(Just kidding you’re more than welcome, dear data scientist)
I’m trying to find an angle to a presentation I’ll be giving at FOSDEM in a few weeks. Reading up on the origin of Livebook, I see a lot of the initial momentum is coming from this paper that explores the current state of computational notebooks and what’s missing.
I think it’s fascinating and brings a lot of value. But… I’m not a data scientist. Still, I do find a lot of value in Livebook, and I use it as often as I can. My angle is more from a software-building perspective. The value for me comes more from getting feedback as fast as possible, because a notebook allows you to start from the middle, where most risk usually lives. That’s the side I like to hint at when talking about Livebook, and trying to show people why they might also be interested.
I’m not sure what I want to discuss here. Maybe I’m just trying to find some encouragement about the fact that Livebook is not only about data science (wrangling data, doing cool ML stuff, making fancy scientific graphs, etc.), but is also a great tool in our toolbox to create actual working software. Sharing code, documenting it, and exploring alternatives while we’re working in non-sciency domains. Some testimonies about people using Livebook in a similar software engineery way could spark inspiration, and validate my ideas.
Maybe my main question is whether these ideas I’m expressing here still fit in how Livebook is conceived? At the same time, I experience what I experience: Livebook helps me create better software, and tackle problems at the right place, doing high-risk stuff first.
I’d be perfectly ok if this stays a monologue, and tumbleweed silently rolls by. But I’d be just as appreciative for anyone willing to share how they use Livebook in a similar fashion.
I am also giving a talk at FOSDEM. And I’m prototyping it in Livebook Markdown cells interspersed with code cells so I can validate the code works. I was toying with the idea of using Livebook for the presentation as well, but I will probably use some other tool for that.
In my day job I use Livebook a lot for prototyping and one-off tasks. Fire up Livebook on an embedded device, install the dependencies I think I need, open a connection to some other system I am talking to, and begin sending/receiving bytes. It is a good opportunity for early feedback, when I don’t trust the spec (or my understanding of the spec). This is especially useful when I can plot the data I receive in real-time with VegaLite.
In terms of one-off tasks, I have used it to pull data from a database, filter/map/reduce it and throw it into a VegaLite plot to look for patterns. I also use it at times to parse/filter/map/reduce data in CSV files and plot it, or just poke at the data programatically. I use it to compensate my missing Excel skills Very useful tool. Better than raw IEx, because 1) it’s easy to back and forth and iterate on the data transformations and 2) I can plot the data.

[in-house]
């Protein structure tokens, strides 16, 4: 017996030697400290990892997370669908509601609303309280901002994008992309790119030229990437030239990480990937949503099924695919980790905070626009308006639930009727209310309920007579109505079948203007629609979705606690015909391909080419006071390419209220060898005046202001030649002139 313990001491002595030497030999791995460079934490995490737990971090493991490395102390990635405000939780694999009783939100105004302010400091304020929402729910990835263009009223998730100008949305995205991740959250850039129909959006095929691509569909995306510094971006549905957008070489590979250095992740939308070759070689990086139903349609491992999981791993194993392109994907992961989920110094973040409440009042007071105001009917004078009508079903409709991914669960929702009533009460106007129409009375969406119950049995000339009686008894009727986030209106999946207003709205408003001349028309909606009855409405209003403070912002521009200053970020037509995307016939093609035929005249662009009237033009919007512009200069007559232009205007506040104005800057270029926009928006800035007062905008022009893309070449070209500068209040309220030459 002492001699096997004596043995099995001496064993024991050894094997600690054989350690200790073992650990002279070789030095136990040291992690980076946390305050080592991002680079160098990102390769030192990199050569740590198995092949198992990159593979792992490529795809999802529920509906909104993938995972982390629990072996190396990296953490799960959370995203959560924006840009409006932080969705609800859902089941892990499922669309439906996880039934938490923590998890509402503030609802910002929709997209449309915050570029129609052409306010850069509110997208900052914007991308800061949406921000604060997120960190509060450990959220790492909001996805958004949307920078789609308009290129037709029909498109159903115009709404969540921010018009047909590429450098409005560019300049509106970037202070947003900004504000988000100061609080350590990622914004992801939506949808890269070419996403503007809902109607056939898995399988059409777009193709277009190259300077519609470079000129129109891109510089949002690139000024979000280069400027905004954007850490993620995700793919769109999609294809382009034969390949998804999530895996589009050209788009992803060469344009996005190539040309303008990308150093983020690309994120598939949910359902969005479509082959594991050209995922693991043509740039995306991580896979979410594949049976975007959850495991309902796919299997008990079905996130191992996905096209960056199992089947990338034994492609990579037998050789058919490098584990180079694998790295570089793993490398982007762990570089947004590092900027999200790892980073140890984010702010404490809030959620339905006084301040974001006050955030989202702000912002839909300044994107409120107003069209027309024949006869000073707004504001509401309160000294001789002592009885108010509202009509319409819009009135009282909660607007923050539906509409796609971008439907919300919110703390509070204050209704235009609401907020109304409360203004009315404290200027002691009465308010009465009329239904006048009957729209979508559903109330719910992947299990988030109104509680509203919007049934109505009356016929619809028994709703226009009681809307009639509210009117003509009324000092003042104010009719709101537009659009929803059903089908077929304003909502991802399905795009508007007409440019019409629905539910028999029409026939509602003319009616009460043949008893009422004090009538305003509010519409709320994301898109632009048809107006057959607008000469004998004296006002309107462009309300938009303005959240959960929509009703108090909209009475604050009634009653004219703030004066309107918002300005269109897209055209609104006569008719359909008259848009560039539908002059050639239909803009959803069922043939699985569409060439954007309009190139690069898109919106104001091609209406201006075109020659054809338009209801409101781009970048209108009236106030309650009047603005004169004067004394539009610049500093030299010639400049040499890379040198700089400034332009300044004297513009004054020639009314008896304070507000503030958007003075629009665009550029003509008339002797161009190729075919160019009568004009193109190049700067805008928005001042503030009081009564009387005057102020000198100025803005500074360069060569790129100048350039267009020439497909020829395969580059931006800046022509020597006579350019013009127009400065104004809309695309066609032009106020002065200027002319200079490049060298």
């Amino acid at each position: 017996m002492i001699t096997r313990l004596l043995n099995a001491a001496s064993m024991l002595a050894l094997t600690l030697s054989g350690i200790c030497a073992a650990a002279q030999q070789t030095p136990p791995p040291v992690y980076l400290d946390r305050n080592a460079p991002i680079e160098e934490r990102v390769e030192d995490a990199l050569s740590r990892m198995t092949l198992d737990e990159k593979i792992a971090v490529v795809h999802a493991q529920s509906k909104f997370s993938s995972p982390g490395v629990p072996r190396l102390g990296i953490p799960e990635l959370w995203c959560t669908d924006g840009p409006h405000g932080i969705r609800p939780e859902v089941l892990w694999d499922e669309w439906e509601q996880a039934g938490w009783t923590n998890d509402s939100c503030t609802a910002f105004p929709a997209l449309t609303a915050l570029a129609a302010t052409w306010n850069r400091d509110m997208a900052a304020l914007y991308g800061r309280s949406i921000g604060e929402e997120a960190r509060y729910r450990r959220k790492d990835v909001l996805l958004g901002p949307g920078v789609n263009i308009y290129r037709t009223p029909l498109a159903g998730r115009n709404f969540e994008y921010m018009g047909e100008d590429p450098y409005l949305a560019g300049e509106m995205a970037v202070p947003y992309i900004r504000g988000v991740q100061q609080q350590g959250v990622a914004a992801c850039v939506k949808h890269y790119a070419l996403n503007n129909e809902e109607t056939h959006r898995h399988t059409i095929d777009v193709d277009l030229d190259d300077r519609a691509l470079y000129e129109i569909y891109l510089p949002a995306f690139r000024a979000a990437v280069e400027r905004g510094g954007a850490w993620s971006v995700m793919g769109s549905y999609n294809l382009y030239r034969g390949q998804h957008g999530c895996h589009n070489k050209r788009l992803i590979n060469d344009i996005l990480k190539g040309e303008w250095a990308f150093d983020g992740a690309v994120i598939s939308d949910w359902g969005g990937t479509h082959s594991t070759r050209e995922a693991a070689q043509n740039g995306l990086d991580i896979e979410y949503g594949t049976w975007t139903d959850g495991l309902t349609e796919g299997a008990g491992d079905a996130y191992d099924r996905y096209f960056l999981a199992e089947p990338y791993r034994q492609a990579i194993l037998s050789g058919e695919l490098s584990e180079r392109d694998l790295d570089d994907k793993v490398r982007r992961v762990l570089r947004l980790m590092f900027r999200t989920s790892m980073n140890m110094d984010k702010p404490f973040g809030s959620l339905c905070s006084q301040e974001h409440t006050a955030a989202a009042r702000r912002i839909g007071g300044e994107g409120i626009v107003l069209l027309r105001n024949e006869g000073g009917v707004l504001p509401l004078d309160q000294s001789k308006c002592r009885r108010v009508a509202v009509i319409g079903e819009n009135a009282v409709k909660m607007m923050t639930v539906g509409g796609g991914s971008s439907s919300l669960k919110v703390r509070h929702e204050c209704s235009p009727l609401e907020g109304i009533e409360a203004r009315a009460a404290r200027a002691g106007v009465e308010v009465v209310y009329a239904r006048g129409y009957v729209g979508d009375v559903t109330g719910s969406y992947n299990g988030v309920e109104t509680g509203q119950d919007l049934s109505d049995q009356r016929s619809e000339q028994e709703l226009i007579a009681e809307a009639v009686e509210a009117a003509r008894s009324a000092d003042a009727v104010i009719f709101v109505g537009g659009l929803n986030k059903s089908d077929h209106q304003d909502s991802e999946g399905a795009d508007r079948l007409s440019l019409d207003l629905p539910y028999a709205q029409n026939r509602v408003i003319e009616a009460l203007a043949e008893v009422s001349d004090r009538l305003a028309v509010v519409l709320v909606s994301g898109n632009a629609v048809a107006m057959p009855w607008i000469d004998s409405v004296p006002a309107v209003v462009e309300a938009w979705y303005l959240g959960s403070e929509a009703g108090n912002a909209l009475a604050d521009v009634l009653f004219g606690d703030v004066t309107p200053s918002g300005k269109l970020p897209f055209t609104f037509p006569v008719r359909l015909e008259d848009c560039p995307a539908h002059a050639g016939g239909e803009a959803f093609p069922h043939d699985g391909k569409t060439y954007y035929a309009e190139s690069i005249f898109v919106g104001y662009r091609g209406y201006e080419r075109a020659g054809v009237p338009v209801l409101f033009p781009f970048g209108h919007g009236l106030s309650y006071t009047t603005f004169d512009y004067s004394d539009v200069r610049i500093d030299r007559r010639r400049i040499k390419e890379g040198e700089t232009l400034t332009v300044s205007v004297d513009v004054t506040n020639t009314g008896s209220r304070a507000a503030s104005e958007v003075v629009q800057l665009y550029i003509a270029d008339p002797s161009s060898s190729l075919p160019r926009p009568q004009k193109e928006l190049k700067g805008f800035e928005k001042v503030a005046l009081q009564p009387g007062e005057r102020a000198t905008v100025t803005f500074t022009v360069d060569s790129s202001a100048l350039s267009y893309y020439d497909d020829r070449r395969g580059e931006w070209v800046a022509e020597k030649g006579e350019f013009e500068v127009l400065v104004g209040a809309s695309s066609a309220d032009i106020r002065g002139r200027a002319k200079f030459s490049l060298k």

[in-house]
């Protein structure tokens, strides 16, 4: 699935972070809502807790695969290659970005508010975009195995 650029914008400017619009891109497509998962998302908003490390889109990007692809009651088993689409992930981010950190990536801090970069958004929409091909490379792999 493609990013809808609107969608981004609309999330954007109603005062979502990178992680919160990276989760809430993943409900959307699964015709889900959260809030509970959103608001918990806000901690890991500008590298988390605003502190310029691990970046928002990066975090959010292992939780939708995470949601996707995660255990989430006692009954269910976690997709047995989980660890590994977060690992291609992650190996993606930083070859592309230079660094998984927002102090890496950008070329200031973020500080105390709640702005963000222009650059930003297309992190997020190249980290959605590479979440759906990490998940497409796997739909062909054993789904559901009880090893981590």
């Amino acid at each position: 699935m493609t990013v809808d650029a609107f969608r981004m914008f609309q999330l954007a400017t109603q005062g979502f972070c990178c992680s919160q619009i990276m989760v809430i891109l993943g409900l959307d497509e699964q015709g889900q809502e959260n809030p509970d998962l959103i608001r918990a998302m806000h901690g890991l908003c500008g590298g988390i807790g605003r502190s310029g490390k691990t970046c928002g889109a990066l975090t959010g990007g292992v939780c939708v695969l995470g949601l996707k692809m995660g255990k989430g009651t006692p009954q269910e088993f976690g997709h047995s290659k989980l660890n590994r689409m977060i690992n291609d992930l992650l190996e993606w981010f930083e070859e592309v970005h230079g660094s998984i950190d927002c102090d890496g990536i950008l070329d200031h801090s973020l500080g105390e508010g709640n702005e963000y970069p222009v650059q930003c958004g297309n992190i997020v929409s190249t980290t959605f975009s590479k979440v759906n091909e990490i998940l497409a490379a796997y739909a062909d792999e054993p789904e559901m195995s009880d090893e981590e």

Those are nice usages! I forgot the nerves community also gets great value from Livebook.
I’ve seen José and Kip give great presentations with only Livebook as a visual aid. The only thing that makes it a bit more difficult to follow is the lack of clear borders between chunks (slides in a slideshow) of ideas.
The exploring of data in CSV files is also very recognizable. I’m currently trying to figure out how i can do a data migration for a rewrite we’re planning, in Livebook (either in pure postgress, or maybe use ETS, or an other in-memory database).
Goodluck with your preparations! Let’s keep in touch and see each other there. Thanks for sharing.
This validates how I use Livebook too. “Quick prototyping” is a good summary.
I didn’t use too many pre-built notebooks yet (except for the learning resources bundled with Livebook, while I was getting to know Livebook). https://notes.club/ is a nice initiative to make livebooks discoverable.
I never tried, however I think livebook should be very powerful when it comes to teaching either new concepts or the language, you can structure the tutorial with code examples, where the user can actually try out the code and fiddle with it. This is the missing feature in a book, where you get snippets of code, however all the setup and copy-paste of the code should be done by you.
Another use-case that I almost got to use livebook for is to write high-level documentation of a feature. While pure documentation is sufficient for most cases, writing documentation containing an actual running example with notes is very powerful in my opinion.
Hi, I’ve also used Livebook for prototyping/discovery. One of the most recent use cases that comes to mind was when we integrated App Store/Play Store subscriptions into our mobile app.
Just for the Apple app store alone this meant making calls to the Apple API to verify data we got from the client and verifying JWTs we received with API callbacks from Apple’s servers, for example. I started implementing at a low-level in Livebook (e.g. making API calls and inspecting the responses) and whenever I felt confident that my assumptions are correct, I started extracting/moving the code into a module in the project.
That’s a nice story too. And it reminds me that there is something to say about how you prototype stuff, and then move it into your project code. I have the same dynamic going on. Do you bother to add your mix project as a dependency, and then reference the project dependencies, instead of the modules in your Livebook? Btw, since v0.8.0 the doctests of modules run automatically, which is also a nice improvement, because now you can get to see the results of thoses tests too in Livebook.